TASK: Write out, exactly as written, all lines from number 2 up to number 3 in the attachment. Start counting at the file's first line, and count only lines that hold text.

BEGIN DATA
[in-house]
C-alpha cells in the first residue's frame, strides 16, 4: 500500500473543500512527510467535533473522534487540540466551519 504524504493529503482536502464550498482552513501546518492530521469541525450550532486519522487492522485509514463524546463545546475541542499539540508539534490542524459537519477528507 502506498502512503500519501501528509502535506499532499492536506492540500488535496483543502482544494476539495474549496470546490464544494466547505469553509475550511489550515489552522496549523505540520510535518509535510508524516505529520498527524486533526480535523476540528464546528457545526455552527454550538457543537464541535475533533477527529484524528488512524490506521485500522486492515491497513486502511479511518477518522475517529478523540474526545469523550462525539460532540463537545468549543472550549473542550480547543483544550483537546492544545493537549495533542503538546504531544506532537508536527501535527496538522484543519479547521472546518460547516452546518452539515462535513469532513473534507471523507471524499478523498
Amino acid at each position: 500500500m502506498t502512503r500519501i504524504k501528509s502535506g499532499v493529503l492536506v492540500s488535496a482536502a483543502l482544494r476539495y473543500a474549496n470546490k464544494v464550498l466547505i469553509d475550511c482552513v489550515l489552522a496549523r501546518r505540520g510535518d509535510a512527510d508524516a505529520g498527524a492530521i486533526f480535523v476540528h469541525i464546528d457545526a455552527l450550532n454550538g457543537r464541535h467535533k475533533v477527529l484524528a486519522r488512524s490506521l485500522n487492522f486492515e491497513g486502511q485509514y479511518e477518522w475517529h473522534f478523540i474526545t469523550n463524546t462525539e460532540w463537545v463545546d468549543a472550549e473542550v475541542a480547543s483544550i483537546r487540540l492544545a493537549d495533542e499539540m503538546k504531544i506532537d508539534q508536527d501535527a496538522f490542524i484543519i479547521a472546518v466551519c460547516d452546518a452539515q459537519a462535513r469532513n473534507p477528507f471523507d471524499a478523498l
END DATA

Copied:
C-alpha cells in the first residue's frame, strides 16, 4: 500500500473543500512527510467535533473522534487540540466551519 504524504493529503482536502464550498482552513501546518492530521469541525450550532486519522487492522485509514463524546463545546475541542499539540508539534490542524459537519477528507 502506498502512503500519501501528509502535506499532499492536506492540500488535496483543502482544494476539495474549496470546490464544494466547505469553509475550511489550515489552522496549523505540520510535518509535510508524516505529520498527524486533526480535523476540528464546528457545526455552527454550538457543537464541535475533533477527529484524528488512524490506521485500522486492515491497513486502511479511518477518522475517529478523540474526545469523550462525539460532540463537545468549543472550549473542550480547543483544550483537546492544545493537549495533542503538546504531544506532537508536527501535527496538522484543519479547521472546518460547516452546518452539515462535513469532513473534507471523507471524499478523498
Amino acid at each position: 500500500m502506498t502512503r500519501i504524504k501528509s502535506g499532499v493529503l492536506v492540500s488535496a482536502a483543502l482544494r476539495y473543500a474549496n470546490k464544494v464550498l466547505i469553509d475550511c482552513v489550515l489552522a496549523r501546518r505540520g510535518d509535510a512527510d508524516a505529520g498527524a492530521i486533526f480535523v476540528h469541525i464546528d457545526a455552527l450550532n454550538g457543537r464541535h467535533k475533533v477527529l484524528a486519522r488512524s490506521l485500522n487492522f486492515e491497513g486502511q485509514y479511518e477518522w475517529h473522534f478523540i474526545t469523550n463524546t462525539e460532540w463537545v463545546d468549543a472550549e473542550v475541542a480547543s483544550i483537546r487540540l492544545a493537549d495533542e499539540m503538546k504531544i506532537d508539534q508536527d501535527a496538522f490542524i484543519i479547521a472546518v466551519c460547516d452546518a452539515q459537519a462535513r469532513n473534507p477528507f471523507d471524499a478523498l